The Boston Consulting Group just updated their manufacturing cost index. It shows that producing in Mexico can be cheaper than in China. And that China costs are nearly on par with those of the US — the difference is only 4%!
The BCG cost index helps buyers look beyond wages (which often make a small portion of a product’s total cost). However, buyers still need to add a lot of factors in their calculations of the cheapest production area — ideally they would use Womack & Jones’ formula.
What is particularly interesting is the trends. Some countries like the US and Mexico have made great progress in terms of cost competitiveness, as is illustrated in this article (see the map).
It matches the changes in strategies I have noticed among foreign buyers and manufacturers. I could sum it up this way:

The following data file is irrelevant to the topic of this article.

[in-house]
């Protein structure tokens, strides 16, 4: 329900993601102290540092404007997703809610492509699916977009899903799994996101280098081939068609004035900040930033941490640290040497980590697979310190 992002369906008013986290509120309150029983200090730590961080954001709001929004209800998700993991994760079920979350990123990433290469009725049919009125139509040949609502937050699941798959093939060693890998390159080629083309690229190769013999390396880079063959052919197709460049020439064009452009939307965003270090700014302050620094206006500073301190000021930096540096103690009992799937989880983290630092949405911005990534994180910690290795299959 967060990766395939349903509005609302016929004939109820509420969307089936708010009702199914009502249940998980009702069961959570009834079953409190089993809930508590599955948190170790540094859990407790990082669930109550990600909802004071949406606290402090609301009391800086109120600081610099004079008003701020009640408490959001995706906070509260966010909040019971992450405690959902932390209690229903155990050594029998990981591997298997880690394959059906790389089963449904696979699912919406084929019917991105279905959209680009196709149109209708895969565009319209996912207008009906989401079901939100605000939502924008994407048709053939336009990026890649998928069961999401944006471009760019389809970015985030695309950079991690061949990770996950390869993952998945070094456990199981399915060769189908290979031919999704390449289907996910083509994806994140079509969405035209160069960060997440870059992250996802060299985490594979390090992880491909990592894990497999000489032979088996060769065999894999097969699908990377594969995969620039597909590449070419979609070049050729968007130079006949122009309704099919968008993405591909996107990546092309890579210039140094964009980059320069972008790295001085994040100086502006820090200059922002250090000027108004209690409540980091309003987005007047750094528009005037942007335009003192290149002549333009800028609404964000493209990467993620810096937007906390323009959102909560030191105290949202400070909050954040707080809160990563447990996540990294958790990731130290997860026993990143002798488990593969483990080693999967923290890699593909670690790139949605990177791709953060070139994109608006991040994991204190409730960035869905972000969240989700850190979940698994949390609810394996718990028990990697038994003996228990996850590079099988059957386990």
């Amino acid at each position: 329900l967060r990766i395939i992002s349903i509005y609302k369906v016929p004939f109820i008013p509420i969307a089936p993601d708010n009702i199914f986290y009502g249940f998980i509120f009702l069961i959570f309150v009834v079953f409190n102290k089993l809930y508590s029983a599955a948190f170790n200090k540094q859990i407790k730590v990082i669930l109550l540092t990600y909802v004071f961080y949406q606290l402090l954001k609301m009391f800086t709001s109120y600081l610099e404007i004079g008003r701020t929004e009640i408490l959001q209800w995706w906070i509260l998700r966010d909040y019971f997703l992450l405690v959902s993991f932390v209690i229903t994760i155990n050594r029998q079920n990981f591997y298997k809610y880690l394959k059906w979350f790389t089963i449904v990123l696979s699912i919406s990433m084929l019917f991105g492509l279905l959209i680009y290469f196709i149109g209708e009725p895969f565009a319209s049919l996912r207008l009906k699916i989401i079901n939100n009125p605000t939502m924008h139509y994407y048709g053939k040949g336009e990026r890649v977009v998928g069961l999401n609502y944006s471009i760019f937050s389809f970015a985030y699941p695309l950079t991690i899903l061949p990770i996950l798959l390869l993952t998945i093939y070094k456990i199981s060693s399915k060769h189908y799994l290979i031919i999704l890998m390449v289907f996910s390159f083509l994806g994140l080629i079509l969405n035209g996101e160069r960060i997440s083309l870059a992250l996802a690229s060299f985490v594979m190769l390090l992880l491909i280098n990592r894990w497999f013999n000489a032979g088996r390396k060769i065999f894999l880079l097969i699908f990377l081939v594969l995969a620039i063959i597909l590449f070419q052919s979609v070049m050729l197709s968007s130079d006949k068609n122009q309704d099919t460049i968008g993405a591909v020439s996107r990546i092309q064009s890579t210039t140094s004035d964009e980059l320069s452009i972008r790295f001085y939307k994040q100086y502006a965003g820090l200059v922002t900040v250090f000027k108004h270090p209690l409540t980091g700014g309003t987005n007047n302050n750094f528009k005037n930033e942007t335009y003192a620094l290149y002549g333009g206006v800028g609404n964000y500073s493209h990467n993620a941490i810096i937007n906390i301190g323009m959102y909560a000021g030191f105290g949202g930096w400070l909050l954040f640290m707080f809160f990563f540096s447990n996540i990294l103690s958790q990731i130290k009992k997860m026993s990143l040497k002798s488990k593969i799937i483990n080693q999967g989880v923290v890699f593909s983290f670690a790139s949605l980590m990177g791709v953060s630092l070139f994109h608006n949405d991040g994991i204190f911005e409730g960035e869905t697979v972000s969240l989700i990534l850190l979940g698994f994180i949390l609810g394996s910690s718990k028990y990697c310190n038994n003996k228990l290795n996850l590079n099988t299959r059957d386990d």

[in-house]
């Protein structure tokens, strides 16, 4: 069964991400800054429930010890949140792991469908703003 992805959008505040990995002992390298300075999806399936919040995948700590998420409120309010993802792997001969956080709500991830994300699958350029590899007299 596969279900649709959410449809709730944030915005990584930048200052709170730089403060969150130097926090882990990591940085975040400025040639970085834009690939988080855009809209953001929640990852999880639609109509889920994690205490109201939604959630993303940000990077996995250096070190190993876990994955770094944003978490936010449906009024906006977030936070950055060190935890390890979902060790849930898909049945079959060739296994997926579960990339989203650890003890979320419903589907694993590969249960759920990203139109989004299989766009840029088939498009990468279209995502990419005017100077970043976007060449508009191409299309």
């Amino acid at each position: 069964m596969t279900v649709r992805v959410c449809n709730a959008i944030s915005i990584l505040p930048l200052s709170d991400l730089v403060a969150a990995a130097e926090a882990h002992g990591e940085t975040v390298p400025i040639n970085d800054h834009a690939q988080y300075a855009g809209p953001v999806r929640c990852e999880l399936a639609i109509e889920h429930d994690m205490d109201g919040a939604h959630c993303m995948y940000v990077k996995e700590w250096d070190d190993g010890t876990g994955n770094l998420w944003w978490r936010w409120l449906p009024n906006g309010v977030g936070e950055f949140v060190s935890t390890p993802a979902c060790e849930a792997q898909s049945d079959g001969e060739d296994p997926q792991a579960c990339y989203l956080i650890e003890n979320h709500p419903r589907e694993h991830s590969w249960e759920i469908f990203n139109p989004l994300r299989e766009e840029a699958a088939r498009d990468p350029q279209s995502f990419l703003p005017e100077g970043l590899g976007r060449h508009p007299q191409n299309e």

|Feeling: “China is so cheap, let’s move all we can over there”||Feeling: “China is still cheap, but for how long?”||Feeling: “China is getting expensive and the trend is not stopping”|
|Strategies: Starting factories in China, switching OEM production to China||Strategies: Keep moving production over to China, but with less of a long-term commitment||Strategies: Work on productivity gains for China operations; productions that really need to be in China to be in inland provinces|
Naturally, these trend impact different industries in very different ways. For those electronics or power tools buyers, China is still the center of the world. In certain textiles categories, though, the rest of Asia was already attractive ten years ago.
What do you see?